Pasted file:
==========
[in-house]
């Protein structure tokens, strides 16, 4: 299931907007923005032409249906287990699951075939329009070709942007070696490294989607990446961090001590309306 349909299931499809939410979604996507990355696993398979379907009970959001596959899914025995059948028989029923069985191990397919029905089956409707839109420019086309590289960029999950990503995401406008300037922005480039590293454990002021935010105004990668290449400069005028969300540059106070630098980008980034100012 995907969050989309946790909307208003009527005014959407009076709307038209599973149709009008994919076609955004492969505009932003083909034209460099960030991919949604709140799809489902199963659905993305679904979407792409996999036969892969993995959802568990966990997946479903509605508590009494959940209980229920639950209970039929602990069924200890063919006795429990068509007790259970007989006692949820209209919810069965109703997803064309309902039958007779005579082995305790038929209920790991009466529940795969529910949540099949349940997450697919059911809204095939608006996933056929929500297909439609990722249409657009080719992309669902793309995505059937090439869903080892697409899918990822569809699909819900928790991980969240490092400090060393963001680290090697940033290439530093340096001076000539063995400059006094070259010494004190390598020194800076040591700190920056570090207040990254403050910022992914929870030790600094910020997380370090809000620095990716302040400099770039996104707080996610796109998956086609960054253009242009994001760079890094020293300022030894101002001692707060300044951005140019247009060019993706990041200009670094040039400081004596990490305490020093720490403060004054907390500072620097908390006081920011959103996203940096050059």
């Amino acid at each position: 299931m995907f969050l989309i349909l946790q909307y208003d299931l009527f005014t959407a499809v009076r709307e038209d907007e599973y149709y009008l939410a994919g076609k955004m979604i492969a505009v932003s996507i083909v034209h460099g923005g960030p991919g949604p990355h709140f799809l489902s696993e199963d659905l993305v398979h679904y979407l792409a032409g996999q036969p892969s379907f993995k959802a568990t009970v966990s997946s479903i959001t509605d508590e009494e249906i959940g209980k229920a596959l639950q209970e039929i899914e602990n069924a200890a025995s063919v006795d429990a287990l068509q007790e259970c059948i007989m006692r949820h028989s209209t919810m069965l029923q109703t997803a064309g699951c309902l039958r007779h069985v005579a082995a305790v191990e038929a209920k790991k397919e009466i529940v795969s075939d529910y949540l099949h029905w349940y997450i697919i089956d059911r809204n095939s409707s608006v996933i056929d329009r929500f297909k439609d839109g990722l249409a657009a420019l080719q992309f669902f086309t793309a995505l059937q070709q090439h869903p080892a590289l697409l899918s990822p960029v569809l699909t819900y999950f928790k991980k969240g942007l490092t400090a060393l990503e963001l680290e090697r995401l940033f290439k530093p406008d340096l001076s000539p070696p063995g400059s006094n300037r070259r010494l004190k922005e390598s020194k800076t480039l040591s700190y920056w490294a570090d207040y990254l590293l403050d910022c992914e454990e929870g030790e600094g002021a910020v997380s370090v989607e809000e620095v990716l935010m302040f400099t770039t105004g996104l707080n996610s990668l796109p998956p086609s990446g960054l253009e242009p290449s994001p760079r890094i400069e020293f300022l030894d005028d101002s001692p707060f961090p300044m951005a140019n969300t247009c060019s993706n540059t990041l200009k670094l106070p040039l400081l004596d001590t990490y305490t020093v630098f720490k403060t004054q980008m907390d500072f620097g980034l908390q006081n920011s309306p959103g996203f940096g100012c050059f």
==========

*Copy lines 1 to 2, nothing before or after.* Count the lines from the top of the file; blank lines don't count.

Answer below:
[in-house]
């Protein structure tokens, strides 16, 4: 299931907007923005032409249906287990699951075939329009070709942007070696490294989607990446961090001590309306 349909299931499809939410979604996507990355696993398979379907009970959001596959899914025995059948028989029923069985191990397919029905089956409707839109420019086309590289960029999950990503995401406008300037922005480039590293454990002021935010105004990668290449400069005028969300540059106070630098980008980034100012 995907969050989309946790909307208003009527005014959407009076709307038209599973149709009008994919076609955004492969505009932003083909034209460099960030991919949604709140799809489902199963659905993305679904979407792409996999036969892969993995959802568990966990997946479903509605508590009494959940209980229920639950209970039929602990069924200890063919006795429990068509007790259970007989006692949820209209919810069965109703997803064309309902039958007779005579082995305790038929209920790991009466529940795969529910949540099949349940997450697919059911809204095939608006996933056929929500297909439609990722249409657009080719992309669902793309995505059937090439869903080892697409899918990822569809699909819900928790991980969240490092400090060393963001680290090697940033290439530093340096001076000539063995400059006094070259010494004190390598020194800076040591700190920056570090207040990254403050910022992914929870030790600094910020997380370090809000620095990716302040400099770039996104707080996610796109998956086609960054253009242009994001760079890094020293300022030894101002001692707060300044951005140019247009060019993706990041200009670094040039400081004596990490305490020093720490403060004054907390500072620097908390006081920011959103996203940096050059």